Multicultural education teaches learners to recognize and accept the cultural differences based on culture, ethnicity, social class, gender, sexual orientation, special needs, religion, gender and it helps learners to understand and promote justice, equality, and democracy (Manning & Baruth, 2009). As educators, it is our responsibility to promote and include multicultural education in our instruction. It is also important to understand and value the students? personalities, learning styles and their cultural backgrounds.
It is essential to collaborate and integrate parents, families, and caregivers of culturally diverse backgrounds in the students? education. By doing such we will have at wide-level thriving multicultural responsive school. Understanding Learners and Their Cultural Backgrounds In order to have a successful multicultural education, understanding learners and their cultural background will provide essential information to design their learning, as well as, providing students with culturally relevant educational experiences, portraying acceptance and respect (Manning & Baruth, 2009).
As educators, we have the responsibility to identify the different achievement levels in the classroom. It is also important to help build students? self-esteem and avoid stereotypes based on gender, ethnicity or culture. A useful ideology to adopt is the understanding that ? Equal does not mean same? (Nieto & Bode, 2011, p. 157). It is important to provide fair education based on students? individual needs. According to Manning and Baruth (2009), ? Rather than assuming too much homogeneity among learners, educators have to consider cultural orientations toward achievement, cultural diversity among learning styles, and the learner? degree of active participation? (p. 241).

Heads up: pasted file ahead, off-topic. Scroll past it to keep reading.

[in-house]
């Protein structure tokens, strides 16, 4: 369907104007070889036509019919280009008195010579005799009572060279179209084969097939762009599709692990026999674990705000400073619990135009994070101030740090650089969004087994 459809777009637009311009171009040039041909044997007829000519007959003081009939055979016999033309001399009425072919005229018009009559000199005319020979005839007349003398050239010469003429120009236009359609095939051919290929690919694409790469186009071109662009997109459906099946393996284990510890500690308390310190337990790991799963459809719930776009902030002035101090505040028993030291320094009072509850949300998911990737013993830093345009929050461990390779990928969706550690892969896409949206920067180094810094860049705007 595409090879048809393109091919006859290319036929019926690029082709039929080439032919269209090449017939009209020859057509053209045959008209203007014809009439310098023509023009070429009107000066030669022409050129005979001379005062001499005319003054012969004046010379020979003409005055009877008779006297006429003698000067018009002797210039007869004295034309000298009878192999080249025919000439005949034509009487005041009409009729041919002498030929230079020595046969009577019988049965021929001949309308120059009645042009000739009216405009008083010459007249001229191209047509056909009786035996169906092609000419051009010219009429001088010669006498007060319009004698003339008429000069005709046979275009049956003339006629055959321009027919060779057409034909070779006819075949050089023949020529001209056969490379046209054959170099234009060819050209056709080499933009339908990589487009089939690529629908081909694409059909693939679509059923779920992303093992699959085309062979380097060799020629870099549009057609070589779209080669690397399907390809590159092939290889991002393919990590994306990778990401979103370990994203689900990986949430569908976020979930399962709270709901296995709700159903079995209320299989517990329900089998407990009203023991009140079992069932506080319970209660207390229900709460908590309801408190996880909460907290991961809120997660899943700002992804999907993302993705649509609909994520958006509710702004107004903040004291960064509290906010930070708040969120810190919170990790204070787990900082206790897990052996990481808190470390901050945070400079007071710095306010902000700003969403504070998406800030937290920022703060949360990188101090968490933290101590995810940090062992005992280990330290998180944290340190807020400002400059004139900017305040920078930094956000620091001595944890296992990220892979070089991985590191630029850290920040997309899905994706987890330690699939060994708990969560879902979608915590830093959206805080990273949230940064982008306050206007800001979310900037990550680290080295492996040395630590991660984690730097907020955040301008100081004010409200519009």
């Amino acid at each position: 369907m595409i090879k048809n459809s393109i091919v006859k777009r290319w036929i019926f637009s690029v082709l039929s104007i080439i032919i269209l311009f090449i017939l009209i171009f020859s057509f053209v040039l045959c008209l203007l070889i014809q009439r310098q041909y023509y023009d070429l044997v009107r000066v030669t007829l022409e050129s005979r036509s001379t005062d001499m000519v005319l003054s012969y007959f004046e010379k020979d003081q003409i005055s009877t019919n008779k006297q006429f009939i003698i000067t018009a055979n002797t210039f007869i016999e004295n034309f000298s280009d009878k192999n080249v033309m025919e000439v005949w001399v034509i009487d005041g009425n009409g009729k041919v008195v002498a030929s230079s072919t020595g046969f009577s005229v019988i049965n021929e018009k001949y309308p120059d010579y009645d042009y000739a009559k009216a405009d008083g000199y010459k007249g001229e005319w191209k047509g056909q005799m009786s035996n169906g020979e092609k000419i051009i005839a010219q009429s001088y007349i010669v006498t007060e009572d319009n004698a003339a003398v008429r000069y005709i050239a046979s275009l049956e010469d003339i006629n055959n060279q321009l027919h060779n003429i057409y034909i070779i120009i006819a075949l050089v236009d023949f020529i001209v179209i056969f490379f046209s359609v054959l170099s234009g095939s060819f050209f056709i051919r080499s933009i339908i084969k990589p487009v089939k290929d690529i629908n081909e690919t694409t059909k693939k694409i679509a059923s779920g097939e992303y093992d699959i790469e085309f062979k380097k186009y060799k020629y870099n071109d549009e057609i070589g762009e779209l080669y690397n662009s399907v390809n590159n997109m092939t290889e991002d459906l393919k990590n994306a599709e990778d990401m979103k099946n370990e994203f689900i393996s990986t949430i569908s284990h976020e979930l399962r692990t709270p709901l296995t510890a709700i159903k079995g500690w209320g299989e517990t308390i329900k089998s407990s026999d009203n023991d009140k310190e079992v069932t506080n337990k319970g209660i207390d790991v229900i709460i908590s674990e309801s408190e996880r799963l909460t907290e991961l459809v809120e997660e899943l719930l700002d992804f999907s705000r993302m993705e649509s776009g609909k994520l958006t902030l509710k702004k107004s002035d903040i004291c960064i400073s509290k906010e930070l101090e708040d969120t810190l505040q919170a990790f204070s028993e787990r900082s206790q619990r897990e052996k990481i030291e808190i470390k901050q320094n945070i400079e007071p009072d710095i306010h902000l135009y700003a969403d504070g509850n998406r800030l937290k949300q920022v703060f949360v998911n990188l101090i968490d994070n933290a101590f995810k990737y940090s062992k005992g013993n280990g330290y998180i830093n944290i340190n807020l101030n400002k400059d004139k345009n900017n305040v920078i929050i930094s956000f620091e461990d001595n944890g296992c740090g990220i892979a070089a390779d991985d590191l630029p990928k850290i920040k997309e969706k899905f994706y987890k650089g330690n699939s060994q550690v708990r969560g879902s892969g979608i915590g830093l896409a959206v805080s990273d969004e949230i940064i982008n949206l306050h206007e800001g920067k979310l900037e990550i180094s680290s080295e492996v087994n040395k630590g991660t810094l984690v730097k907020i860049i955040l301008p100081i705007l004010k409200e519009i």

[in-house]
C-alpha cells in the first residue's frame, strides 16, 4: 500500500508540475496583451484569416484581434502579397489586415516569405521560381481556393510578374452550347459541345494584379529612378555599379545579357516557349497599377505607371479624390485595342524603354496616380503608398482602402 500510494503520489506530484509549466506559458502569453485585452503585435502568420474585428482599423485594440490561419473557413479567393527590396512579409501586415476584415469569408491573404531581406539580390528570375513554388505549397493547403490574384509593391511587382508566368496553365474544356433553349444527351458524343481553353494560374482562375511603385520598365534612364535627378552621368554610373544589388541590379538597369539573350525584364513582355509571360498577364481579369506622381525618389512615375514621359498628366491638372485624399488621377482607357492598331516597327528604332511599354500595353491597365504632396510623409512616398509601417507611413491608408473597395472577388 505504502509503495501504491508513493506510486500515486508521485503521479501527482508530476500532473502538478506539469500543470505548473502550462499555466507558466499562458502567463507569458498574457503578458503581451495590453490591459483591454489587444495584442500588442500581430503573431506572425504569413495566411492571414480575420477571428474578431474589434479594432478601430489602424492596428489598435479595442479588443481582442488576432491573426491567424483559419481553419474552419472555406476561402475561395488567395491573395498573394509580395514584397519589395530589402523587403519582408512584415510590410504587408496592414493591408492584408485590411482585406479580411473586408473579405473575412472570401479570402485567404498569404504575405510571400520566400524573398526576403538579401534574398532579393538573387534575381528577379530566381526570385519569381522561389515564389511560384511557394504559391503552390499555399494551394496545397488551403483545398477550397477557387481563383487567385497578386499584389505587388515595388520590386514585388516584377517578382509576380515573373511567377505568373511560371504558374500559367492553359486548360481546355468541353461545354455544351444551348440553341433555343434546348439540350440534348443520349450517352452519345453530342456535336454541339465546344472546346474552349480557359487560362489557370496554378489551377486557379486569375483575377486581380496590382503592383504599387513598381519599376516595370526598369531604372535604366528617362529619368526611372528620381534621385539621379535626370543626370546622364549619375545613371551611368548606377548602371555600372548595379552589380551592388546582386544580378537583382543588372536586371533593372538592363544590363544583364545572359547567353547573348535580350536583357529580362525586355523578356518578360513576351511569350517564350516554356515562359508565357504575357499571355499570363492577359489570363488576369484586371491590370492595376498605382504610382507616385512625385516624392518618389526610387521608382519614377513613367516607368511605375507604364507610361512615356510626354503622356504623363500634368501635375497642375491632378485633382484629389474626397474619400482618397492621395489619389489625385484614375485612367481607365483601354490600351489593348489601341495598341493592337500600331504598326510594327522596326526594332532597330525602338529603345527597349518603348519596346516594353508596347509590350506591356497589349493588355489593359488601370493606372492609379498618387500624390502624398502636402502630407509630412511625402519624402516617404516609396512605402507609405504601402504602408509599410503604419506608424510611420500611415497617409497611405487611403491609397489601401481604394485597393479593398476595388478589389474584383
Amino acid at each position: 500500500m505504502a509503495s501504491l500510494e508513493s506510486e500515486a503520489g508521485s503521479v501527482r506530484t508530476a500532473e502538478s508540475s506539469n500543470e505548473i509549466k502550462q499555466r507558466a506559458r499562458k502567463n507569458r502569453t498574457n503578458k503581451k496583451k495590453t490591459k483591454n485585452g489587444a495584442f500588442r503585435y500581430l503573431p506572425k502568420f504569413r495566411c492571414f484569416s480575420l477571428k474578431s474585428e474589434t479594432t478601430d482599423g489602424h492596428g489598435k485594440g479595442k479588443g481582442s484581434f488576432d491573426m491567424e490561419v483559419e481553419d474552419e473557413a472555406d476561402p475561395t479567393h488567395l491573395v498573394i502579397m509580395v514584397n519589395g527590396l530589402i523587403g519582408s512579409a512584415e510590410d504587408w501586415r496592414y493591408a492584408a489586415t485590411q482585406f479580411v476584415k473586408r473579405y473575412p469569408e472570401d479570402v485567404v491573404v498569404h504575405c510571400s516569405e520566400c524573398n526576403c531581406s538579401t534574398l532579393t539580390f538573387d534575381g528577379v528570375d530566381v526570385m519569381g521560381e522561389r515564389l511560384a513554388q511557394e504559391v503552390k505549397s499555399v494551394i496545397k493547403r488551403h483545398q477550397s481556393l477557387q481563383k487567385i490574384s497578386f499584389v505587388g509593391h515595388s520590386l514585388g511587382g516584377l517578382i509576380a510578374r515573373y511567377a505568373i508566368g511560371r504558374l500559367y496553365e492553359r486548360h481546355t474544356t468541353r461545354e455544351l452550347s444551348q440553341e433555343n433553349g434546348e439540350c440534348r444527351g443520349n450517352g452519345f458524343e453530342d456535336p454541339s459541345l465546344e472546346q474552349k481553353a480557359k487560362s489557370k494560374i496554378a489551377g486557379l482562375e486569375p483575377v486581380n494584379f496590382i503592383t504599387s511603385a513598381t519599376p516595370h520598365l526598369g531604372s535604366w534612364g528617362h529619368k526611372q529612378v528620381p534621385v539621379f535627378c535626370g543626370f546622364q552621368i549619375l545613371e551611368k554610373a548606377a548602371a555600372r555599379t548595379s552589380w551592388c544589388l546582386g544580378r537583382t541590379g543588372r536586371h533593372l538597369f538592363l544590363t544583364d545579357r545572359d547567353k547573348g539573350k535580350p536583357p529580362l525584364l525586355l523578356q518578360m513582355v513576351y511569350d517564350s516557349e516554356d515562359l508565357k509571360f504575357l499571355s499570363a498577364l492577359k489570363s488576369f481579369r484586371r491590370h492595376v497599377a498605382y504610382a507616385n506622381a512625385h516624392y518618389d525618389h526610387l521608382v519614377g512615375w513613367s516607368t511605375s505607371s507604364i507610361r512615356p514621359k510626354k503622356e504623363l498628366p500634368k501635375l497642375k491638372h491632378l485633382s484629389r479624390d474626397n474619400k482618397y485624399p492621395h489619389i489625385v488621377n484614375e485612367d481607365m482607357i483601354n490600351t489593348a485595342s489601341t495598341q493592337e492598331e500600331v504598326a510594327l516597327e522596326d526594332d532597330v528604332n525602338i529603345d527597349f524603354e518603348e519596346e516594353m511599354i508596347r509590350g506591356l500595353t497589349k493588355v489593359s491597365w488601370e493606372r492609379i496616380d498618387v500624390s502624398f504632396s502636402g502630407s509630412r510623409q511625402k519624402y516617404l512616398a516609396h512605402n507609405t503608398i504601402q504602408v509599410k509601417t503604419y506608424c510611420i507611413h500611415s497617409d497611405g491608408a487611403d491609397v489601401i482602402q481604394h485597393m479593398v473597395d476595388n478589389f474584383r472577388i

The students should have opportunities to participate in activities that are tailored to their needs such as providing extra time, sentence stems or work in smaller groups. Those strategies empower students by providing a safe environment that allows them to take risks at their own pace. The growing multicultural and diverse community brings new challenges and requires educators to become aware of other cultures. Educators that are new or unaware of biased instructional materials could be creating a subtractive environment for their students without knowing. According to Manning & Baruth (2009), ?